- Pain: This is the obvious sign that your discs may have slipped in a particular spot. For instance, you can expect a significant degree of lower back pain after suffering a herniation in that area of the spine. Walking, standing, or sitting may become extremely painful.
- Tingling or Numbness: If you’re feeling a sudden degree of numbness or tingling in any part of the back region, chances are you may be suffering from a herniated disc. This is especially common among those who sit continuously for hours due to the nature of their job. Once you notice signs of tingling, it is time to book an appointment with your doctor.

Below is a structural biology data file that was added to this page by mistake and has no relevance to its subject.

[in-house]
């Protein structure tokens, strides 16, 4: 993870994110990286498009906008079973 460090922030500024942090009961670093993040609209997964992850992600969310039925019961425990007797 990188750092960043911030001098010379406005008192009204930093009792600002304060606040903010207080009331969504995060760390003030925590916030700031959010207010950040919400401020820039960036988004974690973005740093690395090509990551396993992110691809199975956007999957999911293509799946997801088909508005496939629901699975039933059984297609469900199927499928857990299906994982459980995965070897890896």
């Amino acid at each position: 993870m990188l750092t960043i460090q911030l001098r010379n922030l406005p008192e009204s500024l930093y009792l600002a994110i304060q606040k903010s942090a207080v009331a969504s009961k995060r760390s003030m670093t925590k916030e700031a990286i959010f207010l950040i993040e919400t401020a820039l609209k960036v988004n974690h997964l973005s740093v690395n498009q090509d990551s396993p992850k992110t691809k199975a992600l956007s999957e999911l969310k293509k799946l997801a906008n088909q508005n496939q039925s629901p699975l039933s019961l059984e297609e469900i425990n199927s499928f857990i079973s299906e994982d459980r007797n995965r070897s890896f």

- Muscle Weakness: Muscle weakness is another common sign of herniated discs. It can be so severe that the muscles in the affected area may feel useless.
- Severe Nerve Damage: Untreated cases of herniated discs can lead to permanent nerve damage in the long-term. In rare instances, slipped discs may affect the lower back and legs to the point where you could lose bladder and bowel control.
- Saddle Anesthesia: Nerve compression as a result of the herniated discs can make you lose sensation in the thighs, rear of the legs, and rectal muscles.
Treatments for Herniated Discs
There are multiple courses of treatments for slipped or herniated discs. A few of the most popular options available include:
The saying that “time heals wounds” rings true for herniated discs. In most cases, you only have to give yourself enough time to heal completely.
During that period, staying away from physical activities that can affect the back such as lifting heavy objects, undertaking strenuous exercises, or remaining seated at one spot continuously for hours may be rewarding.